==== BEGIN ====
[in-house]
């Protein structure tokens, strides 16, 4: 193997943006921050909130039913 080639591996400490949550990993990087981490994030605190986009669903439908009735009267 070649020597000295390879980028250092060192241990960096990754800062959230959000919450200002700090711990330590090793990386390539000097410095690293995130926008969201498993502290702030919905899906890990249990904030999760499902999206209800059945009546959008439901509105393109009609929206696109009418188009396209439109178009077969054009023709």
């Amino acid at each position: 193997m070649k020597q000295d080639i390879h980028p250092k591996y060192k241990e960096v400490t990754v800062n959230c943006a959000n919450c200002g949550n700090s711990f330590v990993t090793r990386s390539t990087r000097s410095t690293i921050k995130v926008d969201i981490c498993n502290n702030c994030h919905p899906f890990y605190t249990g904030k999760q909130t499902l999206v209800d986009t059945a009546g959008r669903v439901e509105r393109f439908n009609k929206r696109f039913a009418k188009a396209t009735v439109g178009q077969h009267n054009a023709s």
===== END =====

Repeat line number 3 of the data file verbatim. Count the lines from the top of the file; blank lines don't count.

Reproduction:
């Amino acid at each position: 193997m070649k020597q000295d080639i390879h980028p250092k591996y060192k241990e960096v400490t990754v800062n959230c943006a959000n919450c200002g949550n700090s711990f330590v990993t090793r990386s390539t990087r000097s410095t690293i921050k995130v926008d969201i981490c498993n502290n702030c994030h919905p899906f890990y605190t249990g904030k999760q909130t499902l999206v209800d986009t059945a009546g959008r669903v439901e509105r393109f439908n009609k929206r696109f039913a009418k188009a396209t009735v439109g178009q077969h009267n054009a023709s």